Latest Neurology News
By Brenda Goodman, MA
WebMD Health News
Reviewed by Michael W. Smith, MD
Jan. 7, 2016 -- Lumos Labs, the company behind the popular brain-training web site Lumosity, has agreed to refund subscribers $2 million after making deceptive and "unfounded" claims about its products, the Federal Trade Commission has announced.
"The claims they were making really didn't have adequate science behind them," says Michelle Rusk of the FTC's Bureau of Consumer Protection. Rusk was the agency's lead attorney on the case.
The FTC challenged several claims the company made about its products' benefits, including:
- Better attention and memory
- Better school performance for students
- Improvements for people with "chemo fog" -- problems with memory and thinking that can be a side effect of chemotherapy
The agency specifically contested promises that playing the games would translate to real-life benefits.
"They may be able to show with enough practice that you get better at their games, you might get better at similar tasks in a lab setting," Rusk says. "What they haven't shown is that that translates into any benefits in a real-world setting."
The company says the settlement it reached with the FTC will allow it to "move on and continue delivering its research-based cognitive training platform to millions of active and future users." In a written statement, it pledged to continue studying its products and said it remains committed to "moving the science of cognitive training forward."
In addition to returning some money to consumers, the company has to stop making inflated claims about its products, according to the settlement. It also has to notify everyone who signed up for an auto-renewal plan between 2009 and 2016 about the settlement and give them a way to cancel their subscription.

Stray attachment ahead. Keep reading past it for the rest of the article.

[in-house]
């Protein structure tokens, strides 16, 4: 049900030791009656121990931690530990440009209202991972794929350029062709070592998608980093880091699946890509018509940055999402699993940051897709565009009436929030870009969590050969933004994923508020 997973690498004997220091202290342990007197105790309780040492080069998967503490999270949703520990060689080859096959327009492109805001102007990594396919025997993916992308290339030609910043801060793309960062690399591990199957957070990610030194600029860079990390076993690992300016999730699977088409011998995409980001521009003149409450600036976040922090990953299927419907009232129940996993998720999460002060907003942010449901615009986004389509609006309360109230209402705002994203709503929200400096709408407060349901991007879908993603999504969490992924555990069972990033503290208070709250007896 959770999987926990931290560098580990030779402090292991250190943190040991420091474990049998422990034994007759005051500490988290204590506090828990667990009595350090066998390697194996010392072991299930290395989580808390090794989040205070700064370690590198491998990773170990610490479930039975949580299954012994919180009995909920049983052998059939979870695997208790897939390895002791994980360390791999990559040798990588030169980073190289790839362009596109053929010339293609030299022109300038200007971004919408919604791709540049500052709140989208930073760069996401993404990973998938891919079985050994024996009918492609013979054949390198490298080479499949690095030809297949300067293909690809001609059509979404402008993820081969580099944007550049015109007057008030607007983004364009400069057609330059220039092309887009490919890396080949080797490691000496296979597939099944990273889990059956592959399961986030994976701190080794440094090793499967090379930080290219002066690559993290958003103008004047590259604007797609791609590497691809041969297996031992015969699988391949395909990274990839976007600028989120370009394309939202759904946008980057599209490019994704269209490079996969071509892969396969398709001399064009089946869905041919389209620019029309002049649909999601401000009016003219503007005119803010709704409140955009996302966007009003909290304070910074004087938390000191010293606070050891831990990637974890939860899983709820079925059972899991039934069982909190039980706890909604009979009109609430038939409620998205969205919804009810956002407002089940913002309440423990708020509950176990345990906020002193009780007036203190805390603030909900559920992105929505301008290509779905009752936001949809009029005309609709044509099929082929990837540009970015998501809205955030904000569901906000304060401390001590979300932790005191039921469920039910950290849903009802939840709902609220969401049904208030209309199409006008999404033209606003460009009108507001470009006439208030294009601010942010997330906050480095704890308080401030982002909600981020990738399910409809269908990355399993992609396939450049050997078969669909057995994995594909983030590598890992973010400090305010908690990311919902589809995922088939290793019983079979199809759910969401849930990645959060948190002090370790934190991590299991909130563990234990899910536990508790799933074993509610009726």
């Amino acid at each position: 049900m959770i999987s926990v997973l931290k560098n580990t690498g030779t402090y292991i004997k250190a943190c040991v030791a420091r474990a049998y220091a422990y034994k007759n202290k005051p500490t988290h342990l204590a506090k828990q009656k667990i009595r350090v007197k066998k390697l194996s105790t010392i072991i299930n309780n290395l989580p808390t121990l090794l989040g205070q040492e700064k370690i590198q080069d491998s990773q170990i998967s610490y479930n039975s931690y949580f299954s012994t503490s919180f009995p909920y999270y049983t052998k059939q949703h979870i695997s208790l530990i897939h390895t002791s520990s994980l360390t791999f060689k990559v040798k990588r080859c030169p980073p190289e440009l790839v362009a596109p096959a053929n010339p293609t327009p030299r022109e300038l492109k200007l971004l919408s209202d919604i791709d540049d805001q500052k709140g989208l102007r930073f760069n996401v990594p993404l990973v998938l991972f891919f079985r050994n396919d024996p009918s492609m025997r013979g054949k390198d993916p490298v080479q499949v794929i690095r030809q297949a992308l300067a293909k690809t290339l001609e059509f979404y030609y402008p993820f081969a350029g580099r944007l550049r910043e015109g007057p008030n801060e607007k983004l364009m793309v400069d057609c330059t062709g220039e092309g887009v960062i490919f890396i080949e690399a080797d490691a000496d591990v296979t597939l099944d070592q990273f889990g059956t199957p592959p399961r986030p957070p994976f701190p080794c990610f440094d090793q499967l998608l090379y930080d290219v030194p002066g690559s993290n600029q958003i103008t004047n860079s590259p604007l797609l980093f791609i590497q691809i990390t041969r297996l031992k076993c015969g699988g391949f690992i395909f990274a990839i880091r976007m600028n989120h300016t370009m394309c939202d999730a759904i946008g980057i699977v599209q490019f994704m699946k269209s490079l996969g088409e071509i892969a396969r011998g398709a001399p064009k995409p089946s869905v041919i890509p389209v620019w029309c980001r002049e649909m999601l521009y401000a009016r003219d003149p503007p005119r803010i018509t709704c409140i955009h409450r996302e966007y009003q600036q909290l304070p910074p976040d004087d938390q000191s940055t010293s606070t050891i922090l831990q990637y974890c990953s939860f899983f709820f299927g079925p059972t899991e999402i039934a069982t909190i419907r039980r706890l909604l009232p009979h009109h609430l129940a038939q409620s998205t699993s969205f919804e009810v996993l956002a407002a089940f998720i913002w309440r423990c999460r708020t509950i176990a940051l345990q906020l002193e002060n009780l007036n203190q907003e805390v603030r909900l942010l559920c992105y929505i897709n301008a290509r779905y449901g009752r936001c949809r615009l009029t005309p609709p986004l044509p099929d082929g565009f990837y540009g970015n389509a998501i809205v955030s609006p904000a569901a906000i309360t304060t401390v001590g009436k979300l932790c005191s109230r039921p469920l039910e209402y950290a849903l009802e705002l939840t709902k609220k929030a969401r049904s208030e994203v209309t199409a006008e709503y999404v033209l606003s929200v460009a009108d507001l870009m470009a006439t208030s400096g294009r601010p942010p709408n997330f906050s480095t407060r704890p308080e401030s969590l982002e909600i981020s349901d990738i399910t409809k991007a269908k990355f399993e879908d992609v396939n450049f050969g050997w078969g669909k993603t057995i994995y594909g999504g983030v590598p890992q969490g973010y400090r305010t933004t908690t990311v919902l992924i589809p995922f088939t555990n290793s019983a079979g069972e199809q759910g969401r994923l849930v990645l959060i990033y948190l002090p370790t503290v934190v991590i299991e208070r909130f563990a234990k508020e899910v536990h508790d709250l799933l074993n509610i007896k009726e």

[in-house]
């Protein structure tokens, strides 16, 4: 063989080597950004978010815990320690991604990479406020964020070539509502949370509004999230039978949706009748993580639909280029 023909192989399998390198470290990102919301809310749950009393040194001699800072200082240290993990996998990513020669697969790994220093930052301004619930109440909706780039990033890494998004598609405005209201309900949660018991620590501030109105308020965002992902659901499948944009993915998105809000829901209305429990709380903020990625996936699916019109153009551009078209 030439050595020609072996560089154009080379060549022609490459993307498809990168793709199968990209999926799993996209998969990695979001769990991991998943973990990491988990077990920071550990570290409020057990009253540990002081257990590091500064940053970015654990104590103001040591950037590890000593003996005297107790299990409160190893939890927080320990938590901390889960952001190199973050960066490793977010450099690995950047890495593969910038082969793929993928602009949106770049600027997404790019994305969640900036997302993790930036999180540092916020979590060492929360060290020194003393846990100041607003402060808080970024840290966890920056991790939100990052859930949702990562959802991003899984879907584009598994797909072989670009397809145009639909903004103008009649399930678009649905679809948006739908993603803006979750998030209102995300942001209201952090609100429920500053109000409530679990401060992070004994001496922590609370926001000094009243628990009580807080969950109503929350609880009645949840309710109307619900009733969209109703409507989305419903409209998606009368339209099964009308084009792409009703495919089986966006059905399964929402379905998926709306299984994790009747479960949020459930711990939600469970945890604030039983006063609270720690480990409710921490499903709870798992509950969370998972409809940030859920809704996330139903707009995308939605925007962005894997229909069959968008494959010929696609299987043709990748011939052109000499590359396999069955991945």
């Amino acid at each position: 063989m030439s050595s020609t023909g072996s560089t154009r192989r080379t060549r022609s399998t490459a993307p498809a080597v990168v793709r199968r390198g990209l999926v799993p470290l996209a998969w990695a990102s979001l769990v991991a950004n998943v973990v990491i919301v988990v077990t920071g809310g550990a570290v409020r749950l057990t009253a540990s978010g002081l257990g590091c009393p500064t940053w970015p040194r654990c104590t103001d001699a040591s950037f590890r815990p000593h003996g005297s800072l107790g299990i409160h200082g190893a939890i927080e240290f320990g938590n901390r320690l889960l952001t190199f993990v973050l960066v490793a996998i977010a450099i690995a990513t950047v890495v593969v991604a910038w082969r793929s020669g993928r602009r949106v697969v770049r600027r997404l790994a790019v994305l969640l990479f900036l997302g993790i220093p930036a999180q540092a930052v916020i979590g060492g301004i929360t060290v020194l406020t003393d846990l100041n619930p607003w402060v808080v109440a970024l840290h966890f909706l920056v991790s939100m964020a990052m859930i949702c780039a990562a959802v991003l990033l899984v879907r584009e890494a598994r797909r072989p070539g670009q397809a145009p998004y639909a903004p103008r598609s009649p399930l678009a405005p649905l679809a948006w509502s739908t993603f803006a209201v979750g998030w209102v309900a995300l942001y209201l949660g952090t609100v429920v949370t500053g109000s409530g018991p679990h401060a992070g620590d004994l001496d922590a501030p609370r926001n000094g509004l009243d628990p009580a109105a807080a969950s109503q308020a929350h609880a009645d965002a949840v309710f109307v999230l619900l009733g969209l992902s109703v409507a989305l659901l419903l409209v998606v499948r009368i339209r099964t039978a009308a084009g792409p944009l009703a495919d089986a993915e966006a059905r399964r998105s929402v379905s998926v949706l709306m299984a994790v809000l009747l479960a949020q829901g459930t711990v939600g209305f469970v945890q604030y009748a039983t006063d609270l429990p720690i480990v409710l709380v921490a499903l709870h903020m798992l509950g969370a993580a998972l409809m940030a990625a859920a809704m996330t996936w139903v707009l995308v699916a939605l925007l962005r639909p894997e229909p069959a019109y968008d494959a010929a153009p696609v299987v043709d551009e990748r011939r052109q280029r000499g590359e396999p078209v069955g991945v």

In a December 2014 special report, WebMD examined the science behind brain-training and noted that the booming industry has operated "largely unnoticed by federal regulators."
The FTC's action shows the government is now paying attention. Lumosity is the recognized market leader in the brain-training sphere. At one point, the company said it had 45 million subscribers worldwide.
Besides Lumosity, the FTC has also settled with the company Focus Education, and it won a judgment that bars the company from making unsupported claims about its Jungle Rangers game. The game, which is targeted to kids, was sold to consumers as a way to improve school performance, behavior, and to help children with ADHD.
Rusk says that while she can't discuss ongoing investigations, more actions against brain-training companies are coming.
"It is a priority enforcement area for us," she says.
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